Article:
Fourth Sunday of Easter by Father Peter Chinnappan
Easter IV Sunday (May 12/19) Acts 13:14, 43-52; Rv 7:9, 14b-17; Jn 10:27-30
Introduction: The fourth Sunday of Easter, known as Good Shepherd Sunday, is also the “World Day of Prayer for Vocations.” The Scripture lessons for this day concern the role of the shepherds of God’s flock in the Church. Each year on this Sunday, we reflect on the image of Jesus as the Good Shepherd who devotedly and kindly takes care of his flock. The title “pastor” means shepherd. A shepherd leads, feeds, nurtures, comforts, corrects, and protects his flock—responsibilities that belong to every Church leader. The earliest Christians saw Jesus as the fulfillment of the ancient Jewish dream of the Good Shepherd who also wished to include the Gentiles as part of God’s flock.
Scripture lessons summarized: Today’s first reading describes how Paul and Barnabas opted to listen to the voice of Jesus the Good Shepherd and follow him, and how, like their Master, they were rebuffed and rejected when they tried to share the good news of salvation. It also suggests that the sympathy of the early Christians for the Gentiles caused a rupture with Judaism. The second reading, taken from the book of Revelation, depicts Jesus as both the glorified Lamb and the Shepherd. John’s vision encourages his readers with the assurance that every person who has ever followed Christ and led others to him will share everlasting life with him. The Gospel text offers us both comfort and great challenge. The comforting message is that no one can snatch the sheep out of his Father’s hands. The challenge is that pastors and lay people alike should be good shepherds to those entrusted to their care.
“LEAD, FOLLOW OR GET OUT OF THE WAY.” On a recent highway trip, one bumper sticker grabbed my eye and caused me to consider its frank command: “LEAD, FOLLOW OR GET OUT OF THE WAY.” In a sense, the Scripture readings for today, Good Shepherd Sunday, proffer the same challenge to believers. Christianity admits of no mediocrity; the decision of Faith which discipleship demands requires a daily deliberateness and a constantly renewed certainty. Either Jesus and his way of life are accepted and followed, or they are rejected. There is no middle path; to live otherwise is to become an obstacle in the way of others. As Christians, each of us is called to be both a leader and a follower. Ultimately, as John points out in the Gospel, our leader is Jesus, the loving shepherd who calls us away from sin and self to union with him and one another. (Sanchez Files)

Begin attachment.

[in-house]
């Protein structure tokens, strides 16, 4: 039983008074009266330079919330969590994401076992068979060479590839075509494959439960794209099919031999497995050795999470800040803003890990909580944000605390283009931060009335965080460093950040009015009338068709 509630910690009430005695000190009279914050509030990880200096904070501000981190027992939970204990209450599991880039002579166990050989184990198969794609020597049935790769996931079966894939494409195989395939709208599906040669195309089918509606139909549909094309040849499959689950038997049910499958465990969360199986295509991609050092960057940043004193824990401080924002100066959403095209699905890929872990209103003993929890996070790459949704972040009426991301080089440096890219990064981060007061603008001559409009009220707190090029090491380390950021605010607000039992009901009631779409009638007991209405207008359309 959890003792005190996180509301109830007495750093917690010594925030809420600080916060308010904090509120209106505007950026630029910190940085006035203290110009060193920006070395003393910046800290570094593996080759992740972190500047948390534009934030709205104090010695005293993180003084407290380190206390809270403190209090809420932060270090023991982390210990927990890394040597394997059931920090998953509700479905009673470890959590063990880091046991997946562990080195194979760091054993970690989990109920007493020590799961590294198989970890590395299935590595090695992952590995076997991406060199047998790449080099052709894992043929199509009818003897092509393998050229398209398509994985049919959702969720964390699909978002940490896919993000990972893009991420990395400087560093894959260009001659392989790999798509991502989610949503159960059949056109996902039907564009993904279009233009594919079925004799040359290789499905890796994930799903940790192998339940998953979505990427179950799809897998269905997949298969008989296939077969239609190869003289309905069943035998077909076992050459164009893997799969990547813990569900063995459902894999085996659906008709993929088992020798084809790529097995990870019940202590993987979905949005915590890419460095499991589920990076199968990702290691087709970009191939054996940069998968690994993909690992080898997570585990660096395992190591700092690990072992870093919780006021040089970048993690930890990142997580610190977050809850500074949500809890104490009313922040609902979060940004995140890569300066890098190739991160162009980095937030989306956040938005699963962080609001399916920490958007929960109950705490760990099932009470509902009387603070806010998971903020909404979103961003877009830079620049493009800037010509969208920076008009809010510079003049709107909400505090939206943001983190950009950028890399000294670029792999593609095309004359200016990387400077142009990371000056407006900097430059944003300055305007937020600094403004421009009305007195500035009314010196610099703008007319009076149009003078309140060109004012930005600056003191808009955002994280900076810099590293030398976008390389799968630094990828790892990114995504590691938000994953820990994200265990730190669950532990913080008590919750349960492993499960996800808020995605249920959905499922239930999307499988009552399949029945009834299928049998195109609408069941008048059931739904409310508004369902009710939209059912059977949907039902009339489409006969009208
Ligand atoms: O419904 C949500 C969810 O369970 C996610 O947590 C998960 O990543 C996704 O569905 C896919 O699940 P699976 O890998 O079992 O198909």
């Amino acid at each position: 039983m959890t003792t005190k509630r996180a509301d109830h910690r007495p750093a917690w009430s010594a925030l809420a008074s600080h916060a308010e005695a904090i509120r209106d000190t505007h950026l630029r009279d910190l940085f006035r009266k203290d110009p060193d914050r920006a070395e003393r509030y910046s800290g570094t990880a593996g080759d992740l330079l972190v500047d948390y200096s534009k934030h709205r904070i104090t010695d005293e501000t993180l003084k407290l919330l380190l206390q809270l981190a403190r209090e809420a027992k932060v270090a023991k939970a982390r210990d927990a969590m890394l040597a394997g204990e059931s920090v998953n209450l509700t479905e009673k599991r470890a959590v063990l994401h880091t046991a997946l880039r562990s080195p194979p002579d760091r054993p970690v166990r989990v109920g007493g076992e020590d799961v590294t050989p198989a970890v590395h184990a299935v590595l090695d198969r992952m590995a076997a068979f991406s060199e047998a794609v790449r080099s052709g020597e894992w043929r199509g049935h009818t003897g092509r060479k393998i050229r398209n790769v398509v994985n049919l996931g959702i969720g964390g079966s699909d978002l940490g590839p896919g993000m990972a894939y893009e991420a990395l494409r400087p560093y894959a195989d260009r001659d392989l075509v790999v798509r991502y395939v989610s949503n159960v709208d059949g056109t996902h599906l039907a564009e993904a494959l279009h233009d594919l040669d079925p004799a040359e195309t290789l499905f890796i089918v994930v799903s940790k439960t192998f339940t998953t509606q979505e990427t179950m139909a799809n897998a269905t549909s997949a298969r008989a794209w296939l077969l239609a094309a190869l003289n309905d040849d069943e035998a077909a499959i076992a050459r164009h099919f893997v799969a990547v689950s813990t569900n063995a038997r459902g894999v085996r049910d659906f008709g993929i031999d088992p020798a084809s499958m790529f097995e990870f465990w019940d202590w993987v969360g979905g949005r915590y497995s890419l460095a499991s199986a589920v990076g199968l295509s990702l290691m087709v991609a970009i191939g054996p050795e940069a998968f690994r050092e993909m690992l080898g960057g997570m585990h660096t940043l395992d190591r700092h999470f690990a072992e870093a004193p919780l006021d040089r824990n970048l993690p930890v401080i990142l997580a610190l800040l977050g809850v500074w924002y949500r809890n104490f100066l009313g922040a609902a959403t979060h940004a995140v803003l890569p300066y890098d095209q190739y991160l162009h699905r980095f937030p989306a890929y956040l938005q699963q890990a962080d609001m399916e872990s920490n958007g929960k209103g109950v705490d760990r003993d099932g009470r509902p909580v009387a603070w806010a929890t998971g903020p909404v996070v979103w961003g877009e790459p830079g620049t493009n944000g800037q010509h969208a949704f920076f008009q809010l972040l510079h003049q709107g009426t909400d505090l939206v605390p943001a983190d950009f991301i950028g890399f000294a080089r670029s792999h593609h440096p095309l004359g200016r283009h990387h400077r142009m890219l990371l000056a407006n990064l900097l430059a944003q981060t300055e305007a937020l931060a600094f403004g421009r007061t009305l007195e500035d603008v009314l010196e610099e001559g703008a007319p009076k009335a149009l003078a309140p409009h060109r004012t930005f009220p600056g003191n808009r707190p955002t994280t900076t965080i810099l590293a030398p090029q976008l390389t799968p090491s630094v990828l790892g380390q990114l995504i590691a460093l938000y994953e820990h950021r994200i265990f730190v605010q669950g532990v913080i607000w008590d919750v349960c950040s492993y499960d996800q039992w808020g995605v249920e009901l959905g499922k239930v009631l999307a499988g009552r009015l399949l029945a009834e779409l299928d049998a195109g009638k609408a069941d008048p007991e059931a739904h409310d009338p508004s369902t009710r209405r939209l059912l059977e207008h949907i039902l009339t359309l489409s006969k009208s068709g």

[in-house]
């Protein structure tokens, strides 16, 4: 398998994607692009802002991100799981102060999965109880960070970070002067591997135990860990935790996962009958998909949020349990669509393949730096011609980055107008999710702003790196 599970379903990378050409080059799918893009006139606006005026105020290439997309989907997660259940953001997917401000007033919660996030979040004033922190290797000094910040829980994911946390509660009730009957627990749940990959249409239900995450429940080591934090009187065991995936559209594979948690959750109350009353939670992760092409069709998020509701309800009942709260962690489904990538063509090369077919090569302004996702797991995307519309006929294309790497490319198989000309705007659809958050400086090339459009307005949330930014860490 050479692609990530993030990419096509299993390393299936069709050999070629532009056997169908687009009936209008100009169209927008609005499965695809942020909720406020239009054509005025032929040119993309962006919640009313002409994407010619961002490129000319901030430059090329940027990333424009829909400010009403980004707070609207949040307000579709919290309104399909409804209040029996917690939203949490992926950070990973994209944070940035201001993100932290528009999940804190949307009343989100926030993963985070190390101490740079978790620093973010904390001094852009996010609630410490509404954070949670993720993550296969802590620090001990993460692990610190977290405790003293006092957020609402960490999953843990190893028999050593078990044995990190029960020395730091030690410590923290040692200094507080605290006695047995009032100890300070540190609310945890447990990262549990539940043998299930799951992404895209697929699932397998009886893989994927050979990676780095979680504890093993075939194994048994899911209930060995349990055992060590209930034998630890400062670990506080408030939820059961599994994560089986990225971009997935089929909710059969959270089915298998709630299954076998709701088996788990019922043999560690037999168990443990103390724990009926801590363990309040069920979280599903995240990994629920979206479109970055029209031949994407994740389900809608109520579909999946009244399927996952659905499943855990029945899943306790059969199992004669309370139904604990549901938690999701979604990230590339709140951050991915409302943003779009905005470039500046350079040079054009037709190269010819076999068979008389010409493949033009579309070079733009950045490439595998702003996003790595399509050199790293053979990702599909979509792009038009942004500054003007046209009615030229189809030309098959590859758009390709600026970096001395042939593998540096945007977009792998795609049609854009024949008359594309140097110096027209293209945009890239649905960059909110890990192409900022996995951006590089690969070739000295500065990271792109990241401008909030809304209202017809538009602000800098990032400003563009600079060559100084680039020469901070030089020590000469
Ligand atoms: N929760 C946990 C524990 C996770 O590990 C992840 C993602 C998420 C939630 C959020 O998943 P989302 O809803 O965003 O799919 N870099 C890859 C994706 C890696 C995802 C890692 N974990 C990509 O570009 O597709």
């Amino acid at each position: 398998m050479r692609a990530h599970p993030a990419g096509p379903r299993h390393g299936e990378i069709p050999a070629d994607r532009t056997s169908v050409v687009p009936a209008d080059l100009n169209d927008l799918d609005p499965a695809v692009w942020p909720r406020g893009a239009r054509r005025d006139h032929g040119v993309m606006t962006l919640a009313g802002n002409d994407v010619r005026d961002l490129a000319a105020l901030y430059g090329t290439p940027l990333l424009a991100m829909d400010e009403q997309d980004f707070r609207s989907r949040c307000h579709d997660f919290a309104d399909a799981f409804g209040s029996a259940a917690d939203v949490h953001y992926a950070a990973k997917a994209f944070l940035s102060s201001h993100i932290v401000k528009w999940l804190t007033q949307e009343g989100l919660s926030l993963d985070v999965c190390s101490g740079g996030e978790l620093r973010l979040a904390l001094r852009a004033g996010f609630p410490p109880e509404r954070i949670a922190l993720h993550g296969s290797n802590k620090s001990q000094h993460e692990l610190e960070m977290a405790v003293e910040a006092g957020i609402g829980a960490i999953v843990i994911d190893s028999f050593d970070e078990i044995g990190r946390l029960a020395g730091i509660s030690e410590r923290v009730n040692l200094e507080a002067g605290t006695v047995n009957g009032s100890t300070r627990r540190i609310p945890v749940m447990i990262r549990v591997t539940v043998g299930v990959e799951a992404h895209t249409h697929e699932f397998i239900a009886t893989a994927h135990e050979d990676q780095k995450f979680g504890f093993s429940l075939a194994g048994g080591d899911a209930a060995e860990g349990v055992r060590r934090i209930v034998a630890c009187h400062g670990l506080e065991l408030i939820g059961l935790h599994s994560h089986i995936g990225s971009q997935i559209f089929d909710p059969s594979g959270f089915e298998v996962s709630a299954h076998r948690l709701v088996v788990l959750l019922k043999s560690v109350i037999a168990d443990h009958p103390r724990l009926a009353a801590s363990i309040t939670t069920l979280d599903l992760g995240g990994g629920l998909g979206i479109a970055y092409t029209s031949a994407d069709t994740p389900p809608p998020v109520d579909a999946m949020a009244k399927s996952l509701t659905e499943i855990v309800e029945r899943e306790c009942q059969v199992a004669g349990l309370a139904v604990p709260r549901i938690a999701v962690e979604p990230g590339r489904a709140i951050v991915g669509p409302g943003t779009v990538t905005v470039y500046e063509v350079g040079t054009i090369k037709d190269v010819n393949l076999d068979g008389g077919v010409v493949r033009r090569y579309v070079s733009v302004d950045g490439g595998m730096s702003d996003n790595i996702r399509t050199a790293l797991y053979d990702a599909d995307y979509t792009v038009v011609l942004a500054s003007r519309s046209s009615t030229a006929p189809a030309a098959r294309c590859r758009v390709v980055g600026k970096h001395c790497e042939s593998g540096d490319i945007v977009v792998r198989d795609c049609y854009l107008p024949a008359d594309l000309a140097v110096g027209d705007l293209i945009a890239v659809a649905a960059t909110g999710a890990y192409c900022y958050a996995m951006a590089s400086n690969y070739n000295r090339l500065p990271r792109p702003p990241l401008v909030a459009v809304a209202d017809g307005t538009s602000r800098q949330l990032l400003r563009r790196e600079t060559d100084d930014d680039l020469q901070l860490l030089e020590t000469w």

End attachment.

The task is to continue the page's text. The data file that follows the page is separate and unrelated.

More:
Life Messages: Let us become good shepherds and good sheep, good leaders and good followers.
(1) Let us become good shepherds: Everyone who is entrusted with the care of others is a shepherd. Hence pastors, parents, teachers, doctors, nurses, government officials, etc. are all shepherds. We become good shepherds by loving those entrusted to us, praying for them, spending our time and talents for their welfare, and guarding them from physical and spiritual dangers.
(2) Let us be good sheep in the fold of Jesus, the Good Shepherd: Our local parish is our sheepfold, and our pastors are our shepherds. Hence, as the good sheep of the parish, parishioners are expected to
a) hear and follow the voice of their shepherds through their homilies, Bible classes, counseling and advice;
b)receive the spiritual food their pastors provide by regular participation in the Holy Mass, by frequenting the Sacraments and by attending prayer services, renewal programs and missions;
c) cooperate with their pastors by giving them positive suggestions for the welfare of the parish, by encouraging them in their duties, by lovingly offering them constructive criticism when they are found misbehaving or failing in their duties and by praying for them; and
d) cooperate in the activities of various councils, ministries and parish associations.
(3) Let us pray for vocations to priestly and religious life so that we may have more good shepherds to lead, feed and protect the Catholic community.